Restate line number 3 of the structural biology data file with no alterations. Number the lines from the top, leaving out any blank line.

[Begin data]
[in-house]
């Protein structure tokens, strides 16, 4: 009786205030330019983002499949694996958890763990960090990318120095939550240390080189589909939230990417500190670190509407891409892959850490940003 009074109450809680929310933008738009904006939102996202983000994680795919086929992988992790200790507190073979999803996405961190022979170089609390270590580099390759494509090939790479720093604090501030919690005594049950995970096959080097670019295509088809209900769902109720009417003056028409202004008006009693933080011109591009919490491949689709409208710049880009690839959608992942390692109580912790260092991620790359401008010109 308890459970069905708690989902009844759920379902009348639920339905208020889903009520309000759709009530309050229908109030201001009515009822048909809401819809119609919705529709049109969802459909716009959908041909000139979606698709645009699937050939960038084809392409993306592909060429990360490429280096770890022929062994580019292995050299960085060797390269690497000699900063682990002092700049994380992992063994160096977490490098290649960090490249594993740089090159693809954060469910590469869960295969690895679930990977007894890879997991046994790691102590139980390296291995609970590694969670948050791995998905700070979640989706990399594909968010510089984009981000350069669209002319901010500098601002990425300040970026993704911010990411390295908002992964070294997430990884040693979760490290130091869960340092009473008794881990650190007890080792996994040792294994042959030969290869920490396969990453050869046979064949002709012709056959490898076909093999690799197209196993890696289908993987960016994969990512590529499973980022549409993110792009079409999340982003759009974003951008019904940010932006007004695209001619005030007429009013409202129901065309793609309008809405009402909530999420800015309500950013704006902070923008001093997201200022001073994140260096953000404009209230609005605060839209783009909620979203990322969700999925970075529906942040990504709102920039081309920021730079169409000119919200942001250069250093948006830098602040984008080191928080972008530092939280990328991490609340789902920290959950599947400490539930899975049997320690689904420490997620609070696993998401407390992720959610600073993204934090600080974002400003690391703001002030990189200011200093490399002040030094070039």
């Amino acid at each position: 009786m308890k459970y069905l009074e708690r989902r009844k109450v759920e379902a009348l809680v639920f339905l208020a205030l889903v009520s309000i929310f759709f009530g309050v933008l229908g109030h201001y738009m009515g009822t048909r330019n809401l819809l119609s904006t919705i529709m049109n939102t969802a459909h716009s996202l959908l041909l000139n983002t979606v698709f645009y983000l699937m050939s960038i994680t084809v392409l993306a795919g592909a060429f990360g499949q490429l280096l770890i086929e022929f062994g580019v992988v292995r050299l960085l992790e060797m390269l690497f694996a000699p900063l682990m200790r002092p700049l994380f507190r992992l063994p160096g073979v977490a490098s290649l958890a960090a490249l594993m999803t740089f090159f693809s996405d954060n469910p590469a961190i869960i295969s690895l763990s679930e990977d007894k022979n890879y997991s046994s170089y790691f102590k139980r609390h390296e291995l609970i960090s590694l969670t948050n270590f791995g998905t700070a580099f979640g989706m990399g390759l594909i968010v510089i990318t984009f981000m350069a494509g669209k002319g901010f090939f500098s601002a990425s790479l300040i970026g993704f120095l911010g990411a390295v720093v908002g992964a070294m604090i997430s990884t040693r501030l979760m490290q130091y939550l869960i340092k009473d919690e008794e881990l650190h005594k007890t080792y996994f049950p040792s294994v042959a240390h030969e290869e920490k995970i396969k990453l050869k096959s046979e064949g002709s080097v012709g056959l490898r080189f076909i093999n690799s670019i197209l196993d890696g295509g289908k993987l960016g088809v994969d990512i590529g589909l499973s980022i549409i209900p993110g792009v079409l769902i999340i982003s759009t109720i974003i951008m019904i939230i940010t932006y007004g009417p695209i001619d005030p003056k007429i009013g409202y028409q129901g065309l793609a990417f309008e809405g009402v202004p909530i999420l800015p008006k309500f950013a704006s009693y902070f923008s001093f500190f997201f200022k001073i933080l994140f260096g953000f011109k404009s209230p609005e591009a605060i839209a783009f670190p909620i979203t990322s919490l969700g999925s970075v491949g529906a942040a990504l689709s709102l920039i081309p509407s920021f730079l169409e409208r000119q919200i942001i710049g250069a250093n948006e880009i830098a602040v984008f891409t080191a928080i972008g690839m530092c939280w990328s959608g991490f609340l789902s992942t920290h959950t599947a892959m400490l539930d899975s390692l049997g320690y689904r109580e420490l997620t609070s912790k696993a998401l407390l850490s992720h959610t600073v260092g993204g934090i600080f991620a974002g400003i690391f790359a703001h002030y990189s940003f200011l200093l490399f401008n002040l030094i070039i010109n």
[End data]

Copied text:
């Amino acid at each position: 009786m308890k459970y069905l009074e708690r989902r009844k109450v759920e379902a009348l809680v639920f339905l208020a205030l889903v009520s309000i929310f759709f009530g309050v933008l229908g109030h201001y738009m009515g009822t048909r330019n809401l819809l119609s904006t919705i529709m049109n939102t969802a459909h716009s996202l959908l041909l000139n983002t979606v698709f645009y983000l699937m050939s960038i994680t084809v392409l993306a795919g592909a060429f990360g499949q490429l280096l770890i086929e022929f062994g580019v992988v292995r050299l960085l992790e060797m390269l690497f694996a000699p900063l682990m200790r002092p700049l994380f507190r992992l063994p160096g073979v977490a490098s290649l958890a960090a490249l594993m999803t740089f090159f693809s996405d954060n469910p590469a961190i869960i295969s690895l763990s679930e990977d007894k022979n890879y997991s046994s170089y790691f102590k139980r609390h390296e291995l609970i960090s590694l969670t948050n270590f791995g998905t700070a580099f979640g989706m990399g390759l594909i968010v510089i990318t984009f981000m350069a494509g669209k002319g901010f090939f500098s601002a990425s790479l300040i970026g993704f120095l911010g990411a390295v720093v908002g992964a070294m604090i997430s990884t040693r501030l979760m490290q130091y939550l869960i340092k009473d919690e008794e881990l650190h005594k007890t080792y996994f049950p040792s294994v042959a240390h030969e290869e920490k995970i396969k990453l050869k096959s046979e064949g002709s080097v012709g056959l490898r080189f076909i093999n690799s670019i197209l196993d890696g295509g289908k993987l960016g088809v994969d990512i590529g589909l499973s980022i549409i209900p993110g792009v079409l769902i999340i982003s759009t109720i974003i951008m019904i939230i940010t932006y007004g009417p695209i001619d005030p003056k007429i009013g409202y028409q129901g065309l793609a990417f309008e809405g009402v202004p909530i999420l800015p008006k309500f950013a704006s009693y902070f923008s001093f500190f997201f200022k001073i933080l994140f260096g953000f011109k404009s209230p609005e591009a605060i839209a783009f670190p909620i979203t990322s919490l969700g999925s970075v491949g529906a942040a990504l689709s709102l920039i081309p509407s920021f730079l169409e409208r000119q919200i942001i710049g250069a250093n948006e880009i830098a602040v984008f891409t080191a928080i972008g690839m530092c939280w990328s959608g991490f609340l789902s992942t920290h959950t599947a892959m400490l539930d899975s390692l049997g320690y689904r109580e420490l997620t609070s912790k696993a998401l407390l850490s992720h959610t600073v260092g993204g934090i600080f991620a974002g400003i690391f790359a703001h002030y990189s940003f200011l200093l490399f401008n002040l030094i070039i010109n």